To transfer notes from GMail to Google Keep as demonstrated last week, I had to grant access to my Google account to a third-party application. While I was happy to do so to accomplish what I wanted, once that had been done, I no longer saw any value (and indeed quite a bit of inherent risk) in allowing the application continued access. Call me paranoid if you wish, but I prefer it that as few people as possible have access to my accounts. Luckily, revoking access is simply achieved:
One of the pracctical functions in Firefox is the option to save passwords. This also has a backward function, in that you can find out what your saved password is. To do so, simply go to the login-page in question. Then right-click the site and select View Page Info. Go to the Security-tab and find the button View saved passwords. Then click the button View passwords to see all saved passwords.
Now, as I’m sure I’m not the only paranoid browser around, here’s how to set a master password to protect your saved passwords:
At this year’s DefCon, a security problem inherent to the default settings in GMail was unveiled. The problem is that, by default, GMail does not use encrypted sessions.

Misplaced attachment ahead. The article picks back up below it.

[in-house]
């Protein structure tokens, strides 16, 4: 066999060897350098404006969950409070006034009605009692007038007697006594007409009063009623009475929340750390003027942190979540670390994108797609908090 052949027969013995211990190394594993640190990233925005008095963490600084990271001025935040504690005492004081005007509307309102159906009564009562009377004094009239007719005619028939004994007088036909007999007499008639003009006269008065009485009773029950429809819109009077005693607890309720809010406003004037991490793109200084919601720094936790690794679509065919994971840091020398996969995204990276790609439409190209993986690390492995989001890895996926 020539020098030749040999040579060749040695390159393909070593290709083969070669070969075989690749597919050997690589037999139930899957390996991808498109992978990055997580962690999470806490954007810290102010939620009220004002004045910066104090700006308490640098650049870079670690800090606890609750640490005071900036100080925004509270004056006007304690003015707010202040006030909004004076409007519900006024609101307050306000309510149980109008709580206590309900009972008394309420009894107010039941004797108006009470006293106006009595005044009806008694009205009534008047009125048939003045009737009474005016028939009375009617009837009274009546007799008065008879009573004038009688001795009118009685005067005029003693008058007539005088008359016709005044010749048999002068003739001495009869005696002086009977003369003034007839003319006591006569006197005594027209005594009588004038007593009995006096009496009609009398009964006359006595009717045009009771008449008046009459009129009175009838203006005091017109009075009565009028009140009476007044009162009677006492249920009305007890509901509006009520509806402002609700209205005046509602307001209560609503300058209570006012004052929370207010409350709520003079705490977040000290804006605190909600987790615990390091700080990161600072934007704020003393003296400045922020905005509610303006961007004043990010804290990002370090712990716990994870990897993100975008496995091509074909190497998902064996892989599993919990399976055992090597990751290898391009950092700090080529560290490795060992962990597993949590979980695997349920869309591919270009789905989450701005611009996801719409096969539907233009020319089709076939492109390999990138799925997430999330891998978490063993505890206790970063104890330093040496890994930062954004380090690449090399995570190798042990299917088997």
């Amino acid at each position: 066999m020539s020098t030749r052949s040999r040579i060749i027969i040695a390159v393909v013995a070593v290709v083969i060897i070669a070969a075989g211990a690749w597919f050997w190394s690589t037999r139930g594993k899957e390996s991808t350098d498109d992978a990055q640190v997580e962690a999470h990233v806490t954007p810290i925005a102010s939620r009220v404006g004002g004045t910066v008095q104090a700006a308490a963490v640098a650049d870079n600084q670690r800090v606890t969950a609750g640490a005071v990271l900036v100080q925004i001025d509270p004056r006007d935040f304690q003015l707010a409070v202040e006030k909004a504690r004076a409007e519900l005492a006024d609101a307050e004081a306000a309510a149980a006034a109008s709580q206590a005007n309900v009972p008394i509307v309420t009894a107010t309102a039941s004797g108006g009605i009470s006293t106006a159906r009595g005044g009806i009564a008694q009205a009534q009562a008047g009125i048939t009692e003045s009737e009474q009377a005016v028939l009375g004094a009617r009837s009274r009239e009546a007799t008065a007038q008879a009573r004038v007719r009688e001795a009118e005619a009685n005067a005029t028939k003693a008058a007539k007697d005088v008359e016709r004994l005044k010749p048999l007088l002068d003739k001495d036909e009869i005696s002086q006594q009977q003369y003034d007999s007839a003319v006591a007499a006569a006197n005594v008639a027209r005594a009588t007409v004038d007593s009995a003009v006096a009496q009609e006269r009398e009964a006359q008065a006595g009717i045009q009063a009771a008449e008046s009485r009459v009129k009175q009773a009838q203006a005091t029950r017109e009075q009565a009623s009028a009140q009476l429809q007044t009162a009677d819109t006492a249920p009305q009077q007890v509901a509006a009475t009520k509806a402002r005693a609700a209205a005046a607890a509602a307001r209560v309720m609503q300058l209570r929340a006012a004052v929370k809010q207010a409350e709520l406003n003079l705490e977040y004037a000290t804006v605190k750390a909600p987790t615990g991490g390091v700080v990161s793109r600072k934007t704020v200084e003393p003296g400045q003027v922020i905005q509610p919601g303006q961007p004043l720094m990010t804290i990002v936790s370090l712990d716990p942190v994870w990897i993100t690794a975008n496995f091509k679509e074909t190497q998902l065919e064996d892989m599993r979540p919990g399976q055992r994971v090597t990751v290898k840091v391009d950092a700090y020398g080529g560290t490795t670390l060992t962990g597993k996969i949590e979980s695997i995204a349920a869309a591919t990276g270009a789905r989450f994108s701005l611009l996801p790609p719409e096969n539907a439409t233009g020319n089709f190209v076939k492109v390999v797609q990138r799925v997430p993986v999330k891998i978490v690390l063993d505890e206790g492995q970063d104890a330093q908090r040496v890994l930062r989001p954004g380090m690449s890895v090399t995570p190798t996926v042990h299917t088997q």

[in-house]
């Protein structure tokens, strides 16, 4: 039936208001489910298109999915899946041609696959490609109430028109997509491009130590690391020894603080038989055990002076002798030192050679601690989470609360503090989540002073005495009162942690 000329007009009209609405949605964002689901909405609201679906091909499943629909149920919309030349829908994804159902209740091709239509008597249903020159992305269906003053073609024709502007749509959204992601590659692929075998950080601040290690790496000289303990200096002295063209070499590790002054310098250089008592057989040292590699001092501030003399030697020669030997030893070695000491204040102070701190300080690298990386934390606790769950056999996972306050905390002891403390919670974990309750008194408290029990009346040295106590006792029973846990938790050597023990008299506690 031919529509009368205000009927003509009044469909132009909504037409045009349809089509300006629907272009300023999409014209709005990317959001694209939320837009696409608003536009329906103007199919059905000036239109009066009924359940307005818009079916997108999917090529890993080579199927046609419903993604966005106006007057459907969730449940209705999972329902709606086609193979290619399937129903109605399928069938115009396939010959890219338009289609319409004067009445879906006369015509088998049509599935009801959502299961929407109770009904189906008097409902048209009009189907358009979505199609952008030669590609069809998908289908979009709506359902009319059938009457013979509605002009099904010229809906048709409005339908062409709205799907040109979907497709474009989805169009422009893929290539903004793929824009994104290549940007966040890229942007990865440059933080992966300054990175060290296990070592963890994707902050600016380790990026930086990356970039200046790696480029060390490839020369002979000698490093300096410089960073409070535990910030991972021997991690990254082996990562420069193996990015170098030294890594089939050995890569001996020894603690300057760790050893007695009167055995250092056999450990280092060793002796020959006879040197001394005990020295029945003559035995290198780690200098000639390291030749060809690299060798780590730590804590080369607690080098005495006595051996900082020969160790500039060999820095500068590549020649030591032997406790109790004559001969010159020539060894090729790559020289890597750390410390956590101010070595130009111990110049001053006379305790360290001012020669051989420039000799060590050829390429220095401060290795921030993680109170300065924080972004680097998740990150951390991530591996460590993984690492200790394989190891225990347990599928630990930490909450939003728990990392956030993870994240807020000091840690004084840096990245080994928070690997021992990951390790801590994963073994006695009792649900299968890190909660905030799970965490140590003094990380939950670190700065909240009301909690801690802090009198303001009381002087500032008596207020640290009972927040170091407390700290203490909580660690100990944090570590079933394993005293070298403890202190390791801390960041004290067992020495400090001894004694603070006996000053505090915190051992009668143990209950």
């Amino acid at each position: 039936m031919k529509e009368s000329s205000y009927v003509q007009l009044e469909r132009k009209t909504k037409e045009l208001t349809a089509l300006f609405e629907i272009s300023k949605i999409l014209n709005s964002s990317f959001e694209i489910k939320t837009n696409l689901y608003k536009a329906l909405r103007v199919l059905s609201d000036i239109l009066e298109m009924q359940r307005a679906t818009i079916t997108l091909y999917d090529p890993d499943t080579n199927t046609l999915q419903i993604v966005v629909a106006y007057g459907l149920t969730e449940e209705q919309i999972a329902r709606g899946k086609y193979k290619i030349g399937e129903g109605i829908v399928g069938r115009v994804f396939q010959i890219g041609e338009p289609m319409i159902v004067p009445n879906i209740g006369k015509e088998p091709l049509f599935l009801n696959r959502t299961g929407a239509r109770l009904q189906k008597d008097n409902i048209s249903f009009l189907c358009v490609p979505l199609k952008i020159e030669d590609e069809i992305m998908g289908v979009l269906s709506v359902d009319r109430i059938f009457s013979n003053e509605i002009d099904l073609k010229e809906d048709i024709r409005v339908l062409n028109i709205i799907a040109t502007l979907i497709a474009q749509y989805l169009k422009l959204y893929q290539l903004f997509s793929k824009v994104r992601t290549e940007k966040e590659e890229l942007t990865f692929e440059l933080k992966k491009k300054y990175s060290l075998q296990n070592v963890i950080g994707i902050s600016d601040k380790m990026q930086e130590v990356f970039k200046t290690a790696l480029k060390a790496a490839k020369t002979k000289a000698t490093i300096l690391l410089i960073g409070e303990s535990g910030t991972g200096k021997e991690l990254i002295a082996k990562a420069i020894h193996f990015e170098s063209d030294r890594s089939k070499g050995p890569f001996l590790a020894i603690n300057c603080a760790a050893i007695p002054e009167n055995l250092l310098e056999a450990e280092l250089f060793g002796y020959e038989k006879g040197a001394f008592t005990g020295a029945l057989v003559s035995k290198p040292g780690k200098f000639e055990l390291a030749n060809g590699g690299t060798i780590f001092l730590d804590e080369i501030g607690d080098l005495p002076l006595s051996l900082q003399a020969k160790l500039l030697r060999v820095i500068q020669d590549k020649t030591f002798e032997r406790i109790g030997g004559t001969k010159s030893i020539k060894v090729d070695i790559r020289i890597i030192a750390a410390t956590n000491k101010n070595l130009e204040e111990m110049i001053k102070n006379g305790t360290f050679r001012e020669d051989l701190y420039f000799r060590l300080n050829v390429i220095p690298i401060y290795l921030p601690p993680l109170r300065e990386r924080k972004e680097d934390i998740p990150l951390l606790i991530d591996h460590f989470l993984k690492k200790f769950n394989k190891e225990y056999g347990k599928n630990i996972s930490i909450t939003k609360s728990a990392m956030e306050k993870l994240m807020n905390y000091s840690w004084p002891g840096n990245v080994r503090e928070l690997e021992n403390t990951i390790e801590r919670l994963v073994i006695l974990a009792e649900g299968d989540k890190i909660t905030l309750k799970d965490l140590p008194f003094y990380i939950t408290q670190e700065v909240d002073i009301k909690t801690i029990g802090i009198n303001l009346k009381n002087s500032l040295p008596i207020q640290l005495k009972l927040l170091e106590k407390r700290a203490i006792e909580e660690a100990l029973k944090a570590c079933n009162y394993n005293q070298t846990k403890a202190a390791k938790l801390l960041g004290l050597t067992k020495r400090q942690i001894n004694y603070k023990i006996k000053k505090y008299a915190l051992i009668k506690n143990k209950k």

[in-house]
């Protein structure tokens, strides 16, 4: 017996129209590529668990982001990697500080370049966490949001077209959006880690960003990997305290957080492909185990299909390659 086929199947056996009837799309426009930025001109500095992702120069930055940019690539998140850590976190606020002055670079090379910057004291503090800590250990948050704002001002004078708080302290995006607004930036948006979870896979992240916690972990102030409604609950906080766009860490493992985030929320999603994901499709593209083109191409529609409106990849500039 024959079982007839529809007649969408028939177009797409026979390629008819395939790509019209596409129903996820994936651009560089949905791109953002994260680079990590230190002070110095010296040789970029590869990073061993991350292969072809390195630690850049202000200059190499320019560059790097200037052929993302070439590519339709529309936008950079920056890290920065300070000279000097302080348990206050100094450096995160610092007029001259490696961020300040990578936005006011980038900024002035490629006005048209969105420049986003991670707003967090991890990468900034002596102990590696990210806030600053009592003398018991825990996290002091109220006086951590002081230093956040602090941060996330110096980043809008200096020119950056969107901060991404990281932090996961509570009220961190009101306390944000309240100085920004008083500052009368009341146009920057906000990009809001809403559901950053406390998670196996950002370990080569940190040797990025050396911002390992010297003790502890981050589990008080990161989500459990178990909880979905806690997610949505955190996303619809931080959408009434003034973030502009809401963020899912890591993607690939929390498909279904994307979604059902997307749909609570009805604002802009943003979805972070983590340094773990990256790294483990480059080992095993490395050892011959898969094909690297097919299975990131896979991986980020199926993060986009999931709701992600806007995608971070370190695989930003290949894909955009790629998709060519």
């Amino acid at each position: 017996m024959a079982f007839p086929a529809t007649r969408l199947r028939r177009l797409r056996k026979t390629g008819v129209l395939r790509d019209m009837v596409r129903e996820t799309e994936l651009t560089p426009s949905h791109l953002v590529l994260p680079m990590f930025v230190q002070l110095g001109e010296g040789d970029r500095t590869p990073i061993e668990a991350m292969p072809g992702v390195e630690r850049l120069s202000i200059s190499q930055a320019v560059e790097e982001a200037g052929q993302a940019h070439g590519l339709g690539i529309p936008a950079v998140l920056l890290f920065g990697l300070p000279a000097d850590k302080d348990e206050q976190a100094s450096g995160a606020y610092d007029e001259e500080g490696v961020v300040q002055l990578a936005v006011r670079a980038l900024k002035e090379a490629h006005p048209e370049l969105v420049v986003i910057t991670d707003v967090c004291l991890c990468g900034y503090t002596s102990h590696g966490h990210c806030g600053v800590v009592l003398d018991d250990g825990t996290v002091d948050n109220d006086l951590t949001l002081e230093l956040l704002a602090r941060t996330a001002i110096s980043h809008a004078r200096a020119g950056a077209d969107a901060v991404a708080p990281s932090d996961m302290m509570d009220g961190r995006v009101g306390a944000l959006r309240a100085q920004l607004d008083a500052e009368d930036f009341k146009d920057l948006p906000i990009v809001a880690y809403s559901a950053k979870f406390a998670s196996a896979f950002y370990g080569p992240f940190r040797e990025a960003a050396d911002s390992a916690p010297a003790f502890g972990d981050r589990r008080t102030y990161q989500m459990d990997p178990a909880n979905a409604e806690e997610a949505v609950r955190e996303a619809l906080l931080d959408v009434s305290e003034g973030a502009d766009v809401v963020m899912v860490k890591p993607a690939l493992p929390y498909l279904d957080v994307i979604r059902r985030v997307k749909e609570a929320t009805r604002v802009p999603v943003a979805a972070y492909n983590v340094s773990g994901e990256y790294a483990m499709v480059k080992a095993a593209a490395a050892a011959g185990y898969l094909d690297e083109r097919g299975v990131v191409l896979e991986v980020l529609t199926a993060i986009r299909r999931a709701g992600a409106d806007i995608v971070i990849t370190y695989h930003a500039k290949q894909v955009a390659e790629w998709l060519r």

Windows XP is Microsoft’s longest living operating system to date. Released in October 2001, it succeeded the total failure that was Windows Millennium Edition, and has, in turn, been succeeded by Windows Vista. Service Pack 3 is, as implied by the name, the third major upgrade package – Service Pack – released for Windows XP. Unlike SP2, SP3 contains no changes that are directly experienced by the end-user. SP3 was released for download on May 6th, 2008.
I’ve been using computers more or less actively for about 10 years now. My first encounter with a computer was a hulking 386, which I never really got the hang of. Since then, I’ve encountered computers in many different ways, but the first time I can remember getting a “So that’s what it’s all about” feeling, was back in the summer of 1996. Using Word (!) I constructed my very first website.
Why? A man in his twenties, let’s call him Bill, gets on a bus in Oslo. He carries with him a portable computer, complete with a wireless network adapter. The…
Fighting and defending against computer viruses is one of the largest challenges facing businesses and individuals in the IT world of today. To guard against this, most people have anti-virus software installed on their computers. However, even though you have anti-virus software installed, how can you be certain that the policy-files are the ones your anti-virus supplier has supplied? What is done by the different developers to secure the transfer of these files? What sort of knowledge and access would be needed to hack through the protection?
I’ve asked these questions to a few of the leaders in anti-virus software development. Only two answered my questions; here’s what they said: